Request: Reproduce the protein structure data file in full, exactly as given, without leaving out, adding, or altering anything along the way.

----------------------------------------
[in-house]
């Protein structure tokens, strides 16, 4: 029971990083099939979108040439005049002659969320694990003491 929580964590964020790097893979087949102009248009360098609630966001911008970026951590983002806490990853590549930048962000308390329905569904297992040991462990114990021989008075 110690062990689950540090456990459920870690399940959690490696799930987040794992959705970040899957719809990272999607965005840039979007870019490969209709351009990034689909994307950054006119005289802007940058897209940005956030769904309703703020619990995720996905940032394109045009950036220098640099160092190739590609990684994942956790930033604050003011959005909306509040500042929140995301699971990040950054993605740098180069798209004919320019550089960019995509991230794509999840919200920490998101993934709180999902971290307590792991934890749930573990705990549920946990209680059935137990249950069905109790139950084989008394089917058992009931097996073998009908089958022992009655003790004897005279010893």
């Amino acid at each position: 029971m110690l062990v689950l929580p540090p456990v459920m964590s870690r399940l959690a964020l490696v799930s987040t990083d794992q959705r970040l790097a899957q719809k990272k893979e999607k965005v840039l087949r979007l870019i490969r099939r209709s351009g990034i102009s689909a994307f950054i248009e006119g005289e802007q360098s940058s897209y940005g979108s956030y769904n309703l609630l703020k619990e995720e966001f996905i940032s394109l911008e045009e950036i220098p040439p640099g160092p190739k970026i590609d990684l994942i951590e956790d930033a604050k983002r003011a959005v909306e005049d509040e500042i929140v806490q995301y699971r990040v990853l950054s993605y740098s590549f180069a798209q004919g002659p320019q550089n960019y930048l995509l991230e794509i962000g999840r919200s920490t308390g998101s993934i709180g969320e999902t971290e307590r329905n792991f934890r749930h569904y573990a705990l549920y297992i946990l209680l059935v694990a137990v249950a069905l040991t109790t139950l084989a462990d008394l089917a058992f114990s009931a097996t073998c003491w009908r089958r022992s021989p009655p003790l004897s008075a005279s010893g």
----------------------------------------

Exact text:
[in-house]
């Protein structure tokens, strides 16, 4: 029971990083099939979108040439005049002659969320694990003491 929580964590964020790097893979087949102009248009360098609630966001911008970026951590983002806490990853590549930048962000308390329905569904297992040991462990114990021989008075 110690062990689950540090456990459920870690399940959690490696799930987040794992959705970040899957719809990272999607965005840039979007870019490969209709351009990034689909994307950054006119005289802007940058897209940005956030769904309703703020619990995720996905940032394109045009950036220098640099160092190739590609990684994942956790930033604050003011959005909306509040500042929140995301699971990040950054993605740098180069798209004919320019550089960019995509991230794509999840919200920490998101993934709180999902971290307590792991934890749930573990705990549920946990209680059935137990249950069905109790139950084989008394089917058992009931097996073998009908089958022992009655003790004897005279010893």
């Amino acid at each position: 029971m110690l062990v689950l929580p540090p456990v459920m964590s870690r399940l959690a964020l490696v799930s987040t990083d794992q959705r970040l790097a899957q719809k990272k893979e999607k965005v840039l087949r979007l870019i490969r099939r209709s351009g990034i102009s689909a994307f950054i248009e006119g005289e802007q360098s940058s897209y940005g979108s956030y769904n309703l609630l703020k619990e995720e966001f996905i940032s394109l911008e045009e950036i220098p040439p640099g160092p190739k970026i590609d990684l994942i951590e956790d930033a604050k983002r003011a959005v909306e005049d509040e500042i929140v806490q995301y699971r990040v990853l950054s993605y740098s590549f180069a798209q004919g002659p320019q550089n960019y930048l995509l991230e794509i962000g999840r919200s920490t308390g998101s993934i709180g969320e999902t971290e307590r329905n792991f934890r749930h569904y573990a705990l549920y297992i946990l209680l059935v694990a137990v249950a069905l040991t109790t139950l084989a462990d008394l089917a058992f114990s009931a097996t073998c003491w009908r089958r022992s021989p009655p003790l004897s008075a005279s010893g």